DevOps is a transformational way of thinking about software development, converting a slow, cumbersome, long-term process to an agile, nimble, responsive one. As DevOps is adopted and accepted worldwide, language and terms specific to DevOps are being used more as well. However, for people new to DevOps – and even those that are familiar with it – it can be difficult to understand exactly what these DevOps terms refer to.
What is continuous integration?
DevOps is founded on the idea of making small, frequent changes to code as opposed to creating large-scale, infrequent, multi-factor software packages. Continuous integration is the first step in a larger, long-term DevOps adoption process which includes Continuous Delivery.
In this way, continuous integration is a fundamental principle of DevOps. It is a restructuring of the software development and delivery cycle to support many small changes as opposed to a few large ones. Continuous integration means that a number of developers can work on a project concurrently, each building, testing, integrating and delivering changes to a main branch or code repository several times per day.
How does continuous integration work?
Continuous integration (CI) requires that large, bundled projects be broken down to discrete parts. This is critical, as it represents a distinctly different method of understanding the software delivery lifecycle. Once a process is unbundled, the CI process can begin.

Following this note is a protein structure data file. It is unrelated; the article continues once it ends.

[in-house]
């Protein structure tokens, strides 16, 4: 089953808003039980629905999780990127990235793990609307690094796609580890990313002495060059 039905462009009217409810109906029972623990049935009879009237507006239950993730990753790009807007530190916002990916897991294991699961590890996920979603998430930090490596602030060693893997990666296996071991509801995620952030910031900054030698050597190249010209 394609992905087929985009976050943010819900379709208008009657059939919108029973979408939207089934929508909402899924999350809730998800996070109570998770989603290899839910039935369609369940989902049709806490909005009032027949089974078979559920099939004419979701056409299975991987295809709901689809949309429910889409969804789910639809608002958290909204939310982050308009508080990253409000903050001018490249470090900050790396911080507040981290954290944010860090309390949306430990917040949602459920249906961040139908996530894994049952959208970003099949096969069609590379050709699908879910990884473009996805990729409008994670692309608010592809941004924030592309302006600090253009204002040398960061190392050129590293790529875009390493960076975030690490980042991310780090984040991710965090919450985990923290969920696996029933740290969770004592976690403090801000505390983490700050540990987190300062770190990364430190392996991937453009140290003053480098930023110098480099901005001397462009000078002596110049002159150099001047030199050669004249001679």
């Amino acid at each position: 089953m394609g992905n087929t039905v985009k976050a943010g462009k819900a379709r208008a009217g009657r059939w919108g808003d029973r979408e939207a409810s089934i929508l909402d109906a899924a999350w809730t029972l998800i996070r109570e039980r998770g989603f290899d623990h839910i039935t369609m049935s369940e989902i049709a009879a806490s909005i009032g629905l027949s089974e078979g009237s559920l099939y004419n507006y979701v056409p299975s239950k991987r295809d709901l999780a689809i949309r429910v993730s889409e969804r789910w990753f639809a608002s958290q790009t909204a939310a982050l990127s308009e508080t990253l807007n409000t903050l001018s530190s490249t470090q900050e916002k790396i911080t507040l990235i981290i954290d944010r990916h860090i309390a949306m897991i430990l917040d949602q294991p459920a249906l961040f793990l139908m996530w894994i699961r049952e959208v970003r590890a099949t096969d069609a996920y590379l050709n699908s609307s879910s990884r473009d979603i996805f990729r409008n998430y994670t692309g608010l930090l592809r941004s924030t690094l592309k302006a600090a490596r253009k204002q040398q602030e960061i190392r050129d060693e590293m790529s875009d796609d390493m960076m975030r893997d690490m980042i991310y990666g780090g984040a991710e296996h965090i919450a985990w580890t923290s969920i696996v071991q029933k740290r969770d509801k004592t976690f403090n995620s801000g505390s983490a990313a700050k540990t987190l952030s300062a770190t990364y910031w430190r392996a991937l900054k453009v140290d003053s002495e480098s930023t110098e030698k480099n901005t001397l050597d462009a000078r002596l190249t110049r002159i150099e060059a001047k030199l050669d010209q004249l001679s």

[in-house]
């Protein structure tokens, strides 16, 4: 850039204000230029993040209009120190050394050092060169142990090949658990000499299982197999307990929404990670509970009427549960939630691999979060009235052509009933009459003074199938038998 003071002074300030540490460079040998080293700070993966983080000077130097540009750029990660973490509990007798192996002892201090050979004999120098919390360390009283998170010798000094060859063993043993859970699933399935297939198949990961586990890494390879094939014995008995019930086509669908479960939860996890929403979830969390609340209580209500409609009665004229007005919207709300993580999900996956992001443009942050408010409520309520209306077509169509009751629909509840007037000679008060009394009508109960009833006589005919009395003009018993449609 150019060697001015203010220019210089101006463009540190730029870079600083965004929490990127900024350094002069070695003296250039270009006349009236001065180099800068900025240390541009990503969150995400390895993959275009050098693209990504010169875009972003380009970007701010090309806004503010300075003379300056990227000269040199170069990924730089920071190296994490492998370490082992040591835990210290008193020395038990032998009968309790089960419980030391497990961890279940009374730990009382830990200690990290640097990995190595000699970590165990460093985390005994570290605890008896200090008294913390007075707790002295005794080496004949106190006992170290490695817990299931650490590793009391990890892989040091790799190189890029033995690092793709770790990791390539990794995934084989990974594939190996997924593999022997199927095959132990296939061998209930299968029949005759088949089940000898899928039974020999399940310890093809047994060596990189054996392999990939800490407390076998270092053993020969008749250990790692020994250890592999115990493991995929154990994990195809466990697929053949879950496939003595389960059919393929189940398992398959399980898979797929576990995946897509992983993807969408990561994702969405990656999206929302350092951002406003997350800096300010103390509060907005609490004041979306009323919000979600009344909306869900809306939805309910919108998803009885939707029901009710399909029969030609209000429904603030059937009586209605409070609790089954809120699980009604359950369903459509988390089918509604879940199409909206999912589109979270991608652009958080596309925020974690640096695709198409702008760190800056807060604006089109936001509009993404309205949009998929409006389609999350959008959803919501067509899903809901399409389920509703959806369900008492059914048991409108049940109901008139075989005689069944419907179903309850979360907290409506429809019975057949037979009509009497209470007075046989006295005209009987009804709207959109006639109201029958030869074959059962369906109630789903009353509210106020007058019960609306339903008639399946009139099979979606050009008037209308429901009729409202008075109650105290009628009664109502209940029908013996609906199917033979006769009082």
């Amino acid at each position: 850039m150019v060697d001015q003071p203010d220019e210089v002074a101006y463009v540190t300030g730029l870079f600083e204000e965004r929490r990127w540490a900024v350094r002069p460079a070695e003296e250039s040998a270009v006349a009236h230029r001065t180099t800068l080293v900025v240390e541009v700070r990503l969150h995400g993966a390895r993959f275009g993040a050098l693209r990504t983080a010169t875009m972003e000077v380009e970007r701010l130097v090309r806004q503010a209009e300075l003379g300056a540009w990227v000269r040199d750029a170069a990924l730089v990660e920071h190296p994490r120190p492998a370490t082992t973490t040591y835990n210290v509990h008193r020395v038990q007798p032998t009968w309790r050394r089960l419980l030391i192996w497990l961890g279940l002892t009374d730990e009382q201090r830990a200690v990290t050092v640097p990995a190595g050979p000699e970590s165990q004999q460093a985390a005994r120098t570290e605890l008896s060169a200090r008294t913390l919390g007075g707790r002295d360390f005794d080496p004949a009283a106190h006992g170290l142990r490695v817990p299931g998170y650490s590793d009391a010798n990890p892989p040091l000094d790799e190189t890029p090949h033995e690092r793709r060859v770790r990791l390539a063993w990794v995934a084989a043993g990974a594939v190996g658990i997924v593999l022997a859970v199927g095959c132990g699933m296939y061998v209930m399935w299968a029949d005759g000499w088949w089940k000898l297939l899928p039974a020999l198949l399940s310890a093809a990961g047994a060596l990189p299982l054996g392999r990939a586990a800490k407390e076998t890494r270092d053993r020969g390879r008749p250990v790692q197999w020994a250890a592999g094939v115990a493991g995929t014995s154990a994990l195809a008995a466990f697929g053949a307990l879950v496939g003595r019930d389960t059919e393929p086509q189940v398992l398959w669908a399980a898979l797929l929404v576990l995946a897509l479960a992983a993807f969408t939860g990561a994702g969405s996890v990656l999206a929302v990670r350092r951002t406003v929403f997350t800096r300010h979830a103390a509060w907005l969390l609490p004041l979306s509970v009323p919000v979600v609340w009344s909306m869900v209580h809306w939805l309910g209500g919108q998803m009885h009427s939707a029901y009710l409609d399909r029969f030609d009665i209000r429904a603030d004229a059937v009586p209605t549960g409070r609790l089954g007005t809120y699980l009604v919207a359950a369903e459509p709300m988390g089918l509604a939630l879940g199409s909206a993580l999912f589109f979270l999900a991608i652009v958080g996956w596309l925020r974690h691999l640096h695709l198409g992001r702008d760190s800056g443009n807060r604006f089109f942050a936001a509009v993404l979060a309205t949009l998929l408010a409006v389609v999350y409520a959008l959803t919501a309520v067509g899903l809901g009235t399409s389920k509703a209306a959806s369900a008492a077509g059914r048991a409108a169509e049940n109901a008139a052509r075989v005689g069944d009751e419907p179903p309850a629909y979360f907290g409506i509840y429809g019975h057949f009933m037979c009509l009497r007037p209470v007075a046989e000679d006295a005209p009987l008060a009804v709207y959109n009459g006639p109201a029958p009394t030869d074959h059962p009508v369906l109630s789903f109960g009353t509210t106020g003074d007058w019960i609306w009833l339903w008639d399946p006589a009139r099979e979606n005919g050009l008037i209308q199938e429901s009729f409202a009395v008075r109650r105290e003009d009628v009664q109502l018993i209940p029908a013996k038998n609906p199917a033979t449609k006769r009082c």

Source code version control.
For effective CI, it is essential that centralized source control management is available to manage code. Source code management tools form a centralized repository where code is uploaded and used to work on concurrent versions of the source code and resolve any conflicts between code that is submitted from different developers.
Once small, discrete changes are uploaded frequently, these changes must be tested to ensure that they work as intended and do not affect the larger system or any integrated solutions in an unintended way.
Testing has traditionally been the bottleneck that delays software delivery, extending the pipeline and slowing the cycle. Even if developers are delivering small, frequent changes to software and uploading to a centralized repository, without automated testing a company can still experience a lengthy overall process.
Benefits of continuous integration
Continuous integration, when implemented correctly, is one of the first steps to DevOps adoption and provides a number of benefits, including:
- Rapid integration
- Improved visibility
- Coordination and communication
- Fast resolution of issues
- Channeling resources to strategic objectives
- Reduction of errors
Finding the tools that can support your DevOps journey from implementation to maturity is the best way to set a foundation for success. It is critical to understand the needs of the organization and to create a strategy for long-term success by finding a comprehensive toolkit that is flexible, robust, and can support the organization’s entire DevOps journey.